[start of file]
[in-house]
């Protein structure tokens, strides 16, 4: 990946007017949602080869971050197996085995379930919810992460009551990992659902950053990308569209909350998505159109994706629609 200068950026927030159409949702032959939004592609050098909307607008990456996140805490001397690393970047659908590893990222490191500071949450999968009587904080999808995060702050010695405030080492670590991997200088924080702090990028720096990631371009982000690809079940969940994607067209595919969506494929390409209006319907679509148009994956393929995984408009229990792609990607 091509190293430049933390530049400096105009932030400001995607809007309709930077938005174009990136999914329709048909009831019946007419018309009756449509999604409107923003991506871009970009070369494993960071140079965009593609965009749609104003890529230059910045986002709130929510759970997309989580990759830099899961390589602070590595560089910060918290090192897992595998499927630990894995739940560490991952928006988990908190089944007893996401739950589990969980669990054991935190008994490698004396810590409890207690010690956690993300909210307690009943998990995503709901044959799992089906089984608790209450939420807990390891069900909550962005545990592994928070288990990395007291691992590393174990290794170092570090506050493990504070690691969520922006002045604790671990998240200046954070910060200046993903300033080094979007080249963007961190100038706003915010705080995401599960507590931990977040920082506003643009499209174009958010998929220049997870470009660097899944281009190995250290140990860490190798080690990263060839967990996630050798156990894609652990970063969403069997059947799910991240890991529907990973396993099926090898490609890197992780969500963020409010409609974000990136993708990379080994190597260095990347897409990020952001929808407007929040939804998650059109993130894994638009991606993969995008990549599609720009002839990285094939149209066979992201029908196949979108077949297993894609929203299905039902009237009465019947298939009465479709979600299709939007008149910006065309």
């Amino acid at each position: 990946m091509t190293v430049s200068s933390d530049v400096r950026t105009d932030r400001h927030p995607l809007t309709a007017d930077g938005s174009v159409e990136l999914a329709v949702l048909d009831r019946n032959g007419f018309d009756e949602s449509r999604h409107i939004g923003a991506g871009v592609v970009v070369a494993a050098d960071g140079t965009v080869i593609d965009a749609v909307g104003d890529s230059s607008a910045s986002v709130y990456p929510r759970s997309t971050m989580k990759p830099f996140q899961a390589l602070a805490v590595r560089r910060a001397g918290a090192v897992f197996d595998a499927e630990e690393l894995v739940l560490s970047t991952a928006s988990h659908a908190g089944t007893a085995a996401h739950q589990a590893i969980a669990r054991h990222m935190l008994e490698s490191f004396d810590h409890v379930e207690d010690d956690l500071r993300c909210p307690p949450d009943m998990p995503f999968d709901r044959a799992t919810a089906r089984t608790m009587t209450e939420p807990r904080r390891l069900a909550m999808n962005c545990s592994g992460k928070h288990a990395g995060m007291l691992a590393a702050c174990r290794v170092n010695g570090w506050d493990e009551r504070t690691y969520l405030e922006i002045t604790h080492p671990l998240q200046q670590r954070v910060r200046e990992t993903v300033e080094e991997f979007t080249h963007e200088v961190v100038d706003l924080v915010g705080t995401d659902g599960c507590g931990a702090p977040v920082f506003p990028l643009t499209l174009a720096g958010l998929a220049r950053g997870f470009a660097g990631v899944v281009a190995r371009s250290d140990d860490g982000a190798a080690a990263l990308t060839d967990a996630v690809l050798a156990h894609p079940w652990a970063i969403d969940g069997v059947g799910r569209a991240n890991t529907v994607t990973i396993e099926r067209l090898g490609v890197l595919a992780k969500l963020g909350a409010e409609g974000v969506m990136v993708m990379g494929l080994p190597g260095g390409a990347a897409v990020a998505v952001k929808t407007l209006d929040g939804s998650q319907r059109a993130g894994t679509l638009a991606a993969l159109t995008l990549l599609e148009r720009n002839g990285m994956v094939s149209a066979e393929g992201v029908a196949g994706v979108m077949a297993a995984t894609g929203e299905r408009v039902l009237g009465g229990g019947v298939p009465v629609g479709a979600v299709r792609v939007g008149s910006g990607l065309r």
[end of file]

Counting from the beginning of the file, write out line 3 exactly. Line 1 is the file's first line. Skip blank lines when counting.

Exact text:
């Amino acid at each position: 990946m091509t190293v430049s200068s933390d530049v400096r950026t105009d932030r400001h927030p995607l809007t309709a007017d930077g938005s174009v159409e990136l999914a329709v949702l048909d009831r019946n032959g007419f018309d009756e949602s449509r999604h409107i939004g923003a991506g871009v592609v970009v070369a494993a050098d960071g140079t965009v080869i593609d965009a749609v909307g104003d890529s230059s607008a910045s986002v709130y990456p929510r759970s997309t971050m989580k990759p830099f996140q899961a390589l602070a805490v590595r560089r910060a001397g918290a090192v897992f197996d595998a499927e630990e690393l894995v739940l560490s970047t991952a928006s988990h659908a908190g089944t007893a085995a996401h739950q589990a590893i969980a669990r054991h990222m935190l008994e490698s490191f004396d810590h409890v379930e207690d010690d956690l500071r993300c909210p307690p949450d009943m998990p995503f999968d709901r044959a799992t919810a089906r089984t608790m009587t209450e939420p807990r904080r390891l069900a909550m999808n962005c545990s592994g992460k928070h288990a990395g995060m007291l691992a590393a702050c174990r290794v170092n010695g570090w506050d493990e009551r504070t690691y969520l405030e922006i002045t604790h080492p671990l998240q200046q670590r954070v910060r200046e990992t993903v300033e080094e991997f979007t080249h963007e200088v961190v100038d706003l924080v915010g705080t995401d659902g599960c507590g931990a702090p977040v920082f506003p990028l643009t499209l174009a720096g958010l998929a220049r950053g997870f470009a660097g990631v899944v281009a190995r371009s250290d140990d860490g982000a190798a080690a990263l990308t060839d967990a996630v690809l050798a156990h894609p079940w652990a970063i969403d969940g069997v059947g799910r569209a991240n890991t529907v994607t990973i396993e099926r067209l090898g490609v890197l595919a992780k969500l963020g909350a409010e409609g974000v969506m990136v993708m990379g494929l080994p190597g260095g390409a990347a897409v990020a998505v952001k929808t407007l209006d929040g939804s998650q319907r059109a993130g894994t679509l638009a991606a993969l159109t995008l990549l599609e148009r720009n002839g990285m994956v094939s149209a066979e393929g992201v029908a196949g994706v979108m077949a297993a995984t894609g929203e299905r408009v039902l009237g009465g229990g019947v298939p009465v629609g479709a979600v299709r792609v939007g008149s910006g990607l065309r």